Muslim women belie stereotypes

SUN JOURNAL

Customs: The degree of freedom - or oppression - experienced by women in the Islamic world depends on the country in which they live.

October 20, 2001|By Melissa Fletcher Stoeltje | Melissa Fletcher Stoeltje,SAN ANTONIO EXPRESS-NEWS

Since the terrorist attacks on the World Trade Center and the Pentagon, images have flowed out of the Middle East, scenes that depict fiery street protests, quiet prayer services or people just going about their day-to-day lives in the public sphere.

After a while, something curious about these images emerges. There are no women in them. Ever. It's as if the other half of the population doesn't exist.

When Al-Badr Al-Hazmi, the San Antonio radiologist who was first suspected and then cleared of complicity in the attacks, returned home after his detention, something equally curious happened, at least by Western standards. His wife couldn't come outside her home to talk to the press, and only female reporters were allowed inside to talk to her.

The images of Islamic women in some countries of the Middle East and Central Asia typically show them draped in concealing fabric and often sequestered from society. News reports tell of circumscribed females lives - Afghan women who can't work, leave their homes, even seek medical care, and Saudi women who can't drive. News clips document horrific executions of female adulterers and show mosques and schools open only to men.

To the average American, unversed in the ways and means of Islam, these images tend to lead to one obvious conclusion: Muslim women are oppressed. Their culture and their religion relegate them to secondary status, where they lead joyless lives of servitude to the men who run their world.

But attempt a closer look at the subject of Islam and women, and such certitude quickly slides out of view. Is Islam at root a sexist religion? Do Muslim women lead lives of oppression? Does the veil necessarily mean subjection? Are all Muslim women in the same miserable boat? These questions turn out to be exceedingly complex, the answers defying broad-brush generalities and easy stereotypes.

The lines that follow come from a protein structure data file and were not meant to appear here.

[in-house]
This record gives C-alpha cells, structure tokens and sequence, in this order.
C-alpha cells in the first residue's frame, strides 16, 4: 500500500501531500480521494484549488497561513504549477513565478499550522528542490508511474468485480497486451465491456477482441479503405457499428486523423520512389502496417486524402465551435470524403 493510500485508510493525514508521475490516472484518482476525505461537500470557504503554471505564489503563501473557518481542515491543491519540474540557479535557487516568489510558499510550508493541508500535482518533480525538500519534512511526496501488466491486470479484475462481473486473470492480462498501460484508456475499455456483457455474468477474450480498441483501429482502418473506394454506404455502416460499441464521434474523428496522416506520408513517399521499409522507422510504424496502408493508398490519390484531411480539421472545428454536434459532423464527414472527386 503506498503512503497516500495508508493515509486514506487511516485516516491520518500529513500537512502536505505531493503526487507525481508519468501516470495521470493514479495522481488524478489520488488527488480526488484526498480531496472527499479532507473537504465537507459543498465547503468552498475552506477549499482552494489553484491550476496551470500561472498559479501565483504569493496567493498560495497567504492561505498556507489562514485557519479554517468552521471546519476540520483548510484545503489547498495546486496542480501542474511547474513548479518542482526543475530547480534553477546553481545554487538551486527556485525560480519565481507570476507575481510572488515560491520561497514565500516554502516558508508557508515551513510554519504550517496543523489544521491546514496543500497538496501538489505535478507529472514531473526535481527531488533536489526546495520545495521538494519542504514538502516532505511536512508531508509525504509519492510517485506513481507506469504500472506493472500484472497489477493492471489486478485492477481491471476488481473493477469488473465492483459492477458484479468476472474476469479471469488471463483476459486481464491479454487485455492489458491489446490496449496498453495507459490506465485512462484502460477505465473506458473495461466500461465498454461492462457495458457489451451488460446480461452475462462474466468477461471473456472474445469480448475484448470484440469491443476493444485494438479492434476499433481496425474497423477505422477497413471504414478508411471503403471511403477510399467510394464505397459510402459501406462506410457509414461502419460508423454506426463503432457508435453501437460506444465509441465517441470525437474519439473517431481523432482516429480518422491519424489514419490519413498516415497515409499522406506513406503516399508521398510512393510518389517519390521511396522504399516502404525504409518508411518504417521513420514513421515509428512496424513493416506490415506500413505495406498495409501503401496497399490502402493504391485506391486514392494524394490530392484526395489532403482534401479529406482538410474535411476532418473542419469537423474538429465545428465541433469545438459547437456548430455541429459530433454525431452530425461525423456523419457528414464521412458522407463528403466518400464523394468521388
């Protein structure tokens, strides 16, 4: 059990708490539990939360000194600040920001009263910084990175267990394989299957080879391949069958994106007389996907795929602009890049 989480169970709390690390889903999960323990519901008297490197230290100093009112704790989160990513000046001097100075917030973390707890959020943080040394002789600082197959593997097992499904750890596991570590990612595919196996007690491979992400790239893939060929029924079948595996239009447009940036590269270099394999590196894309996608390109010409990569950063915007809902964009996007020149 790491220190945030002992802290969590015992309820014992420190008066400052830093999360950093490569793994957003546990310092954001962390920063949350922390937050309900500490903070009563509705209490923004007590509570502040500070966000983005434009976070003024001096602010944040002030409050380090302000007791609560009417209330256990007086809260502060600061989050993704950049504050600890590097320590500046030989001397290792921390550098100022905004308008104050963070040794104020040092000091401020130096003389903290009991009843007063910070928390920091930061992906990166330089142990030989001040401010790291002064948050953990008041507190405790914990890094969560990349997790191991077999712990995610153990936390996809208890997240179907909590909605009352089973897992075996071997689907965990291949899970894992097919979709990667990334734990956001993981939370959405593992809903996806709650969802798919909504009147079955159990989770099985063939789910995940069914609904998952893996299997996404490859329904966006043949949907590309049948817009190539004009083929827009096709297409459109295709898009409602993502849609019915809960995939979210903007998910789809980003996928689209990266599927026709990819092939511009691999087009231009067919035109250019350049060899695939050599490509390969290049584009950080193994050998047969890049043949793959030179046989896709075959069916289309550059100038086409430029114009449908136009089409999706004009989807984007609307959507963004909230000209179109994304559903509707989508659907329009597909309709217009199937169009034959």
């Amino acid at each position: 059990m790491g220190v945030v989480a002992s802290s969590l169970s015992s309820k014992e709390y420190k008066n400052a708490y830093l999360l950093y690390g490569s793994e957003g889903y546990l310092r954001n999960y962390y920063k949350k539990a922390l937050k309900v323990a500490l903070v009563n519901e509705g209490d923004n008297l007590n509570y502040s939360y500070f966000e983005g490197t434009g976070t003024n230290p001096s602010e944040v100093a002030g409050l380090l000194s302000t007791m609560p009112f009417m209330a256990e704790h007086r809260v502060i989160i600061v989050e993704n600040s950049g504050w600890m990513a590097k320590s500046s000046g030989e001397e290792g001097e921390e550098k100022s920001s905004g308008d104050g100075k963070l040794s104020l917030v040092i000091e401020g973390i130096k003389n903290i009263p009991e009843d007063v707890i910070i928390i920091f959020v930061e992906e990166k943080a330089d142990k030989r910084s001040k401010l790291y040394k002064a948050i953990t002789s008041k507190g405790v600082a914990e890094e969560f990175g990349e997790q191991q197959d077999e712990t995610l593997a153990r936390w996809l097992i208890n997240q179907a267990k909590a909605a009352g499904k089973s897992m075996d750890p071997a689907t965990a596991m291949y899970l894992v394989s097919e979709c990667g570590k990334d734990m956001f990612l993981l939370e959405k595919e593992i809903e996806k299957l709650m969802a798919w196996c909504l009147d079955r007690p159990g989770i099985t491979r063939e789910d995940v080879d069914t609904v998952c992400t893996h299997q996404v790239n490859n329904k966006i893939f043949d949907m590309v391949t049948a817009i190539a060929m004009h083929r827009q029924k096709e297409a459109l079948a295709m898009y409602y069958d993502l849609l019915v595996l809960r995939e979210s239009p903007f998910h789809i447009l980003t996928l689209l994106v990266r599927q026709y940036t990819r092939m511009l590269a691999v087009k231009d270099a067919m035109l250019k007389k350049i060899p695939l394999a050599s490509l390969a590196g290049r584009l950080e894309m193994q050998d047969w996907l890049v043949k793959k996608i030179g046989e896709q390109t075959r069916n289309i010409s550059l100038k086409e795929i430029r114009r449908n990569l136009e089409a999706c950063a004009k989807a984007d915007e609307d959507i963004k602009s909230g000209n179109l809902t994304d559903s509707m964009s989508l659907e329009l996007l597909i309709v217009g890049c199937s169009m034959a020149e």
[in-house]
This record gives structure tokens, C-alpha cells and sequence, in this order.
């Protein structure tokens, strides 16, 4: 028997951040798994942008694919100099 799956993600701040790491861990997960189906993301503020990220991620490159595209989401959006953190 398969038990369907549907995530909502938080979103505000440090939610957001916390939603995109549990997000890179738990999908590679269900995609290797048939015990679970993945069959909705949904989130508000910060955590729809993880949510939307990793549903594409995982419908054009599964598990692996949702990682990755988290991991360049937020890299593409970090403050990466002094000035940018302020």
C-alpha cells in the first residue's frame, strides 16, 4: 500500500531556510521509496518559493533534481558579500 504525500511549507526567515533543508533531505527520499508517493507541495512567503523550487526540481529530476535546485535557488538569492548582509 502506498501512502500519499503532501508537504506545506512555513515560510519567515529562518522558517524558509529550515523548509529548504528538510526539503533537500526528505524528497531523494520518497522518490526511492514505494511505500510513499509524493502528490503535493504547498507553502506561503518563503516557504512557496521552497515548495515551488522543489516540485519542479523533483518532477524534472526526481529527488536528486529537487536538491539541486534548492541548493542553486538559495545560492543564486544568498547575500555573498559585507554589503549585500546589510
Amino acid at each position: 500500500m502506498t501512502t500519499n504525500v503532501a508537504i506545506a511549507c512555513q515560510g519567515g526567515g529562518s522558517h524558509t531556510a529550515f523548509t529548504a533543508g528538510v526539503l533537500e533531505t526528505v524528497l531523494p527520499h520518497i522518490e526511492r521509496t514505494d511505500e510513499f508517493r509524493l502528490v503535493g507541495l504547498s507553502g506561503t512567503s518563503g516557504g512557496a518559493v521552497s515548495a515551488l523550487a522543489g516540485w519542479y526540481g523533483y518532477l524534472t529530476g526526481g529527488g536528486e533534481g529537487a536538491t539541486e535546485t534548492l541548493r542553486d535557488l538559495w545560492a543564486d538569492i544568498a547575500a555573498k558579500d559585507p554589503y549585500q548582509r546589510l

"There is no monolithic Muslim society," says Elizabeth Warnock Fernea, a retired University of Texas professor who has written five books on Islam, including In Search of Islamic Feminism. "There is an amazing diversity across the Islamic world with regard to women. Take extremists like the Taliban, with the way they've shut down schools, hospitals, forbidden women to work. Many in the Muslim world would say that goes against Islam, goes against the Quran."

Scholars such as Fernea are quick to point out interesting ironies about the perception of Muslim women as downtrodden. Morocco, for example, has more female lawyers per capita than the United States; Egypt has more female engineers than Germany. The Muslim world has also produced female heads of state.

Then there is Saudi Arabia, where women aren't permitted to travel without a male relative, work in occupations that feature men (except medicine) or receive an education without their father's permission.

"All these kinds of practices vary from country to country," says Geneive Abdo, a journalist who has spent many years covering the Middle East region for The Dallas Morning News and The Guardian, a British newspaper. "Saudi Arabia would be considered much more extreme even by Muslims living in Iran, where women can hold jobs, be in the street, be a public presence."

Muslim women across the world are subject to the same reality that affects women everywhere: Money matters.

The economic status of Muslim women "has a lot to do with their material well-being," says Anne Hargrove, professor of history at the University of Texas, San Antonio who specializes in Islamic issues. "Rich women live better, healthier and longer than poor women."

For wealthy Muslim women, the world might be a much kinder place. Fernea says rich women even in conservative Saudi Arabia may travel to, say, Paris to buy sexy, chic clothes (though they couldn't wear them in public).

Wealth might also play a role in how stringently a woman is veiled or sequestered. In some Muslim societies, says Hargrove, it is considered a status symbol for a woman to never have to leave her home for something as mundane and low-class as work.

"That doesn't seem too dissimilar from the lives of the wealthy in the United States, does it?" she says.

Even within the practice of veiling, there is wide variety, says Abdo. In some Muslim cultures, women must be completely covered from head to toe and can never be viewed otherwise by unrelated males. In others, a simple head scarf and coat will do. Some don't veil at all.

Scholars such as Fernea argue that it is not the veil that is offensive; it is women being forced to wear the veil that is troubling.

The practice of veiling springs from the prophet Muhammad's words in the Quran endorsing female modesty. But just how modest is modest?

In this and many other areas affecting the lives of women, it all comes down to interpretation. The Quran, Fernea explains, is taken by believers to be the true, immutable word of God. It cannot be changed. Still, its language is rich, complex and open to ambiguity and differing interpretation in places.

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